Asymmetric hearing loss results in everyday communication difficulties for adults and children. Knowledge gained from the proposed studies could influence decisions about treatment types and timing of treatments in individuals with asymmetric hearing loss. Finally, results will enhance understanding of cochlear electrode placement effects and potentially influence treatment decisions for bilateral cochlear implant recipients.

National Institute of Health (NIH)
National Institute on Deafness and Other Communication Disorders (NIDCD)
Research Project (R01)
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Auditory System Study Section (AUD)
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Donahue, Amy
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Washington University
Schools of Medicine
Saint Louis
United States
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Reeder, Ruth M; Firszt, Jill B; Cadieux, Jamie H et al. (2017) A Longitudinal Study in Children With Sequential Bilateral Cochlear Implants: Time Course for the Second Implanted Ear and Bilateral Performance. J Speech Lang Hear Res 60:276-287
Firszt, Jill B; Reeder, Ruth M; Holden, Laura K (2017) Unilateral Hearing Loss: Understanding Speech Recognition and Localization Variability-Implications for Cochlear Implant Candidacy. Ear Hear 38:159-173
Holden, Laura K; Firszt, Jill B; Reeder, Ruth M et al. (2016) Factors Affecting Outcomes in Cochlear Implant Recipients Implanted With a Perimodiolar Electrode Array Located in Scala Tympani. Otol Neurotol 37:1662-1668
Davidson, Lisa S; Firszt, Jill B; Brenner, Chris et al. (2015) Evaluation of hearing aid frequency response fittings in pediatric and young adult bimodal recipients. J Am Acad Audiol 26:393-407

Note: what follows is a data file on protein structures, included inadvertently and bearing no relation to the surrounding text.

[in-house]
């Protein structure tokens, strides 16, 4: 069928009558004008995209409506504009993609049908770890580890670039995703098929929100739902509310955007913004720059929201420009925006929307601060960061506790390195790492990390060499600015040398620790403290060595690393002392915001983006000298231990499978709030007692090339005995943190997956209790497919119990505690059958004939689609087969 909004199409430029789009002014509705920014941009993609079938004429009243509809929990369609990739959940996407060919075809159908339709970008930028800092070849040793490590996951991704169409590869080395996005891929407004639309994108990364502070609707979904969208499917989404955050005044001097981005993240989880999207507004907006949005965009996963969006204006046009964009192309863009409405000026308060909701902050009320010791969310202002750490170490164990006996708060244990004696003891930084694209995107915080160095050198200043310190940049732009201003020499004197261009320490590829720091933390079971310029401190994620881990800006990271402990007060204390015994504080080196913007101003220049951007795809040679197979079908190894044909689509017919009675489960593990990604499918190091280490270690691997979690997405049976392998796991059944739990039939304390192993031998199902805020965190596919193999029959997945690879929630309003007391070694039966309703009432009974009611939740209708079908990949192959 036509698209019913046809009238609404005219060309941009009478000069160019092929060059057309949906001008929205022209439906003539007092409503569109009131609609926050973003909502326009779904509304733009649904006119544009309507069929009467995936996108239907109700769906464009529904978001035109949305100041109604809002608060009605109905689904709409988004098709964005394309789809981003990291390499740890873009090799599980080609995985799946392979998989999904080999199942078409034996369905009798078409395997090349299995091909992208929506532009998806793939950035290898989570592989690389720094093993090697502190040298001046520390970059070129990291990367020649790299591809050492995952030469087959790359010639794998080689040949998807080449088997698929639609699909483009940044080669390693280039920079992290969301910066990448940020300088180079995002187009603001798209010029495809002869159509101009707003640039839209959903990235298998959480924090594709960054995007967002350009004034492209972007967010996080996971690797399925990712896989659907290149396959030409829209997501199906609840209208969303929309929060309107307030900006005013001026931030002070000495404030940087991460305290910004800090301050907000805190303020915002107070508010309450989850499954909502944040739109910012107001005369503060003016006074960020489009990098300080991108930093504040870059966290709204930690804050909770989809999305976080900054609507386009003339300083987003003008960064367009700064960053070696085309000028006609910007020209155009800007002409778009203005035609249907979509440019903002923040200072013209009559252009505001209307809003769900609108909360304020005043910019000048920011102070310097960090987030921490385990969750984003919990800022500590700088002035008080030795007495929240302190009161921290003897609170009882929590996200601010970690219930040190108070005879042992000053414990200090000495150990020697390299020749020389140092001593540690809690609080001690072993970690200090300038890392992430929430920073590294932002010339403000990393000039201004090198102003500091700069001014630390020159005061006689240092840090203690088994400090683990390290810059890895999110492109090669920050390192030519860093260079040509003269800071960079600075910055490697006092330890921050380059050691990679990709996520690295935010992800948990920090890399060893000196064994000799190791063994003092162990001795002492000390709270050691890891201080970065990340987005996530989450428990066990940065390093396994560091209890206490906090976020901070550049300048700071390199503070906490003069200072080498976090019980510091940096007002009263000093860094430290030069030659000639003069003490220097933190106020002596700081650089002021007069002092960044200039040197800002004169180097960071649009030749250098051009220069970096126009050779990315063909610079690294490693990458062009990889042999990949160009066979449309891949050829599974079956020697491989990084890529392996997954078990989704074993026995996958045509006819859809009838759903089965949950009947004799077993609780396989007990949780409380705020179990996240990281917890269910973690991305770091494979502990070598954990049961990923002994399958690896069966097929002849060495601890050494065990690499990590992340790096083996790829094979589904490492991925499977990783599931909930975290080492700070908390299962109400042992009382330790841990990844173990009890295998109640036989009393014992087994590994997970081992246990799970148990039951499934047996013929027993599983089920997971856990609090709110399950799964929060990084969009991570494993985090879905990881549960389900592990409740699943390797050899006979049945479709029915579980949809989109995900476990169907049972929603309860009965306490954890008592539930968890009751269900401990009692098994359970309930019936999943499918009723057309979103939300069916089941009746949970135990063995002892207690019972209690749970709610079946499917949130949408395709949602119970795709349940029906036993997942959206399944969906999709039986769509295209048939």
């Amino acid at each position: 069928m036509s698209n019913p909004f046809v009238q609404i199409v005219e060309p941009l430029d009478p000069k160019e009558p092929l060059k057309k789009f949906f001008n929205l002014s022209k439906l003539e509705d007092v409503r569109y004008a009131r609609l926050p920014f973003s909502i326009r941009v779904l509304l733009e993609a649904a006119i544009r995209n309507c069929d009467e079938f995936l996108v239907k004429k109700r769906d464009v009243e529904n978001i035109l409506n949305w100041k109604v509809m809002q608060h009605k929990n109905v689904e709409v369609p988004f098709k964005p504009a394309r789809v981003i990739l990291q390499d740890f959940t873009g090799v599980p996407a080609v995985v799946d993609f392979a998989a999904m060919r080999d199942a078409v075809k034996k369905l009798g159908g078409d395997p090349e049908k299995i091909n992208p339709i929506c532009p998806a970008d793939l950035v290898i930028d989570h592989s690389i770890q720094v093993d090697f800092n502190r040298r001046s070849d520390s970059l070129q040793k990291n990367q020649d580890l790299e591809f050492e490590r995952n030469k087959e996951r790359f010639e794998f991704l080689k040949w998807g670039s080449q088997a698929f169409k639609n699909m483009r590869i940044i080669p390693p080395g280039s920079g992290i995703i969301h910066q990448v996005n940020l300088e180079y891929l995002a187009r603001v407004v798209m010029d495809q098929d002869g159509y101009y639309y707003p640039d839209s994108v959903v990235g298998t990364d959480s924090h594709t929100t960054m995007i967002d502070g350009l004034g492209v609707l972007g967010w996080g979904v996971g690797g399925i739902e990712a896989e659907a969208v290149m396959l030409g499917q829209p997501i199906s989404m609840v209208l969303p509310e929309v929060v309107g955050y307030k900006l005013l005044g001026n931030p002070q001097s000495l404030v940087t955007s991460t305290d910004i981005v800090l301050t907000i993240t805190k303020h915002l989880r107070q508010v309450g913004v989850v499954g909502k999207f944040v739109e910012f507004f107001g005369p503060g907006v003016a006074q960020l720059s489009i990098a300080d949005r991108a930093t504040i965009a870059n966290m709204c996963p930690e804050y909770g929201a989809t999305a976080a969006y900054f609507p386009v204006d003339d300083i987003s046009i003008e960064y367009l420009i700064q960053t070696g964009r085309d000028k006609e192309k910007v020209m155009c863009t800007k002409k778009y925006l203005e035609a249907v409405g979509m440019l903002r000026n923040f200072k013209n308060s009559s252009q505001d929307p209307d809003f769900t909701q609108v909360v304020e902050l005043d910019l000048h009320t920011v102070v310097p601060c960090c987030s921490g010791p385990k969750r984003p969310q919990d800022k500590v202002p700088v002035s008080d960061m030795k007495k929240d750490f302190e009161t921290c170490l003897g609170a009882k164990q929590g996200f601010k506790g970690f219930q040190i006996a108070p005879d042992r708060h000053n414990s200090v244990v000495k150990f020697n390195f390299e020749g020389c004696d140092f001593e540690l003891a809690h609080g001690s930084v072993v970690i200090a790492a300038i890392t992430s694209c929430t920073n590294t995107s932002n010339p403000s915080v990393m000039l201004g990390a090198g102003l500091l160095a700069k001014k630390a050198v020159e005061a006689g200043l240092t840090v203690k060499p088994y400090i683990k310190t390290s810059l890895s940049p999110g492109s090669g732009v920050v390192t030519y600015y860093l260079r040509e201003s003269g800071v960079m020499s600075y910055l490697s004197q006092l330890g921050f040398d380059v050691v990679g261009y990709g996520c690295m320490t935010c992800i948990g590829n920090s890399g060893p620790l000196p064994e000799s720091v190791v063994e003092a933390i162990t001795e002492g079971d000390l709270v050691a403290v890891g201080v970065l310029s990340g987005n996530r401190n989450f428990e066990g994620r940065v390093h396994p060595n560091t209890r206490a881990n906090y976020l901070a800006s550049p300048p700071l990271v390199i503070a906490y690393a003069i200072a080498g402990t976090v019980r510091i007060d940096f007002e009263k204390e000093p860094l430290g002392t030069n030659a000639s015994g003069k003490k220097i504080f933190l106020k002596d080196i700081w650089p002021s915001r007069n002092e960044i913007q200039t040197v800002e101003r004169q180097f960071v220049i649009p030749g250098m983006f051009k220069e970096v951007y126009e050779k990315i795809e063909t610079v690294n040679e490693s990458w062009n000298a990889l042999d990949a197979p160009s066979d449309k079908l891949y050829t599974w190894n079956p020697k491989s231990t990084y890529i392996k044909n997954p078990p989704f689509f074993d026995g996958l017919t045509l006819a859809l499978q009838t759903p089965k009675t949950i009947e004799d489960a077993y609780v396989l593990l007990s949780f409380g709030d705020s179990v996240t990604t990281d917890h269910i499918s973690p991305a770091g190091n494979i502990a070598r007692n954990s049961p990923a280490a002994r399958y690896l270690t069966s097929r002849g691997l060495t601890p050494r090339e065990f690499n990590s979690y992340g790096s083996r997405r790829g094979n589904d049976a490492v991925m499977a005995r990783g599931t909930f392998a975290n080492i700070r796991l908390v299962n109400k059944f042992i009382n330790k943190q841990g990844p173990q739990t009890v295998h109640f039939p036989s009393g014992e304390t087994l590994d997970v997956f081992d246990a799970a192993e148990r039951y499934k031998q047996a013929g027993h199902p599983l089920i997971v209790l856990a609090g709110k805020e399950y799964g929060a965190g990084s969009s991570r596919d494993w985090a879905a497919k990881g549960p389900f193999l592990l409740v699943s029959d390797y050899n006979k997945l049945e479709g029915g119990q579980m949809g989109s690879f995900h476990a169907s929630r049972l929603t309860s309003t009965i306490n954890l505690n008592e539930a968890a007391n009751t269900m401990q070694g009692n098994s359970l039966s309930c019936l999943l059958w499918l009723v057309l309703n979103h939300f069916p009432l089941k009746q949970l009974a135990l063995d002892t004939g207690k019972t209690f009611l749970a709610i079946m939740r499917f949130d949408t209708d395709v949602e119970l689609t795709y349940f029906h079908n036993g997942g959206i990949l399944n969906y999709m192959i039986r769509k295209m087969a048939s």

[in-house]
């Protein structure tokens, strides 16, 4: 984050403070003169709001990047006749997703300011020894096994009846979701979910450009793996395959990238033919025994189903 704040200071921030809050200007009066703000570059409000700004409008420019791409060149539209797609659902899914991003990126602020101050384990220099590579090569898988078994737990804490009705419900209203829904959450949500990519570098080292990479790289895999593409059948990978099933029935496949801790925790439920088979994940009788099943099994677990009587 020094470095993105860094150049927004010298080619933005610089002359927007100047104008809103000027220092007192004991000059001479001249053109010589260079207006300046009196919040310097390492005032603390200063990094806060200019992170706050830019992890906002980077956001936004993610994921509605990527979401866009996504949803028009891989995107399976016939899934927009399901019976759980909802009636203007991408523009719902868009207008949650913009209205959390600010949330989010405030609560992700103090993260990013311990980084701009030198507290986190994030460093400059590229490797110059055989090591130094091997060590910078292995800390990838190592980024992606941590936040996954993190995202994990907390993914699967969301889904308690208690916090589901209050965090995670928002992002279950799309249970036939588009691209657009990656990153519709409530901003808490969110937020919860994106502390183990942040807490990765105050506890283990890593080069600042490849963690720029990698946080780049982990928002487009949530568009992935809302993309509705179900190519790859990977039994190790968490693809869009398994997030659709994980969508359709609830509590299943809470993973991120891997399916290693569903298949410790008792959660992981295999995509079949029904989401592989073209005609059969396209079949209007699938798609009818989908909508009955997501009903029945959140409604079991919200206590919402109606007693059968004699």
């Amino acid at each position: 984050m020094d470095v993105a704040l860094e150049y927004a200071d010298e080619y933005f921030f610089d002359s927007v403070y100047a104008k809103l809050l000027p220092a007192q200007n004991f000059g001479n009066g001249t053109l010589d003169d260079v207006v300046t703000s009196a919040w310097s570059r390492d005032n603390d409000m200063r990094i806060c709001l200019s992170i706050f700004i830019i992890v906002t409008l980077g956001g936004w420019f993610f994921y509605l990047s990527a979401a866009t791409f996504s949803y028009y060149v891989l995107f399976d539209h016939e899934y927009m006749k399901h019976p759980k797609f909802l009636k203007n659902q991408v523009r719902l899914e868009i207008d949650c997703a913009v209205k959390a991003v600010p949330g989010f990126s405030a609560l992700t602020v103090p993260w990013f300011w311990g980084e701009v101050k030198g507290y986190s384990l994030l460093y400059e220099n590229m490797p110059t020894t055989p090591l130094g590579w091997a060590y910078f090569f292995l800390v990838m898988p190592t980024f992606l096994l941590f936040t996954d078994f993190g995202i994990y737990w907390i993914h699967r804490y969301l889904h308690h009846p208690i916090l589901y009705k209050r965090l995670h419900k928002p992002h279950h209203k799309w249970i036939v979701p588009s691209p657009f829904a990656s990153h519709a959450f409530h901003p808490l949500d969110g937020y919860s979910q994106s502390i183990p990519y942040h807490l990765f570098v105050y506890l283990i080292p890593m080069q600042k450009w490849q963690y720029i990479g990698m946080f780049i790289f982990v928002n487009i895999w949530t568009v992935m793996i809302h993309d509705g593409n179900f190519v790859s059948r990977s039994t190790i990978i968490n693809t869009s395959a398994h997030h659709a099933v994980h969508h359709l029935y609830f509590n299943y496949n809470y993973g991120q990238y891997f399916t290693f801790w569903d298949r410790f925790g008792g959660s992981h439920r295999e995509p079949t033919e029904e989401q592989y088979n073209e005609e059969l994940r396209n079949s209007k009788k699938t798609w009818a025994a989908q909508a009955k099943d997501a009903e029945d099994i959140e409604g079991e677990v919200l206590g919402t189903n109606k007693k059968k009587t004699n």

Firszt, Jill B; Reeder, Ruth M; Dwyer, Noël Y et al. (2015) Localization training results in individuals with unilateral severe to profound hearing loss. Hear Res 319:48-55
Reeder, Ruth M; Cadieux, Jamie; Firszt, Jill B (2015) Quantification of speech-in-noise and sound localisation abilities in children with unilateral hearing loss and comparison to normal hearing peers. Audiol Neurootol 20 Suppl 1:31-7
Dwyer, Noël Y; Firszt, Jill B; Reeder, Ruth M (2014) Effects of unilateral input and mode of hearing in the better ear: self-reported performance using the speech, spatial and qualities of hearing scale. Ear Hear 35:126-36
Burton, Harold; Snyder, Abraham Z; Raichle, Marcus E (2014) Resting state functional connectivity in early blind humans. Front Syst Neurosci 8:51
Reeder, Ruth M; Firszt, Jill B; Holden, Laura K et al. (2014) A longitudinal study in adults with sequential bilateral cochlear implants: time course for individual ear and bilateral performance. J Speech Lang Hear Res 57:1108-26
Long, Christopher J; Holden, Timothy A; McClelland, Gary H et al. (2014) Examining the electro-neural interface of cochlear implant users using psychophysics, CT scans, and speech understanding. J Assoc Res Otolaryngol 15:293-304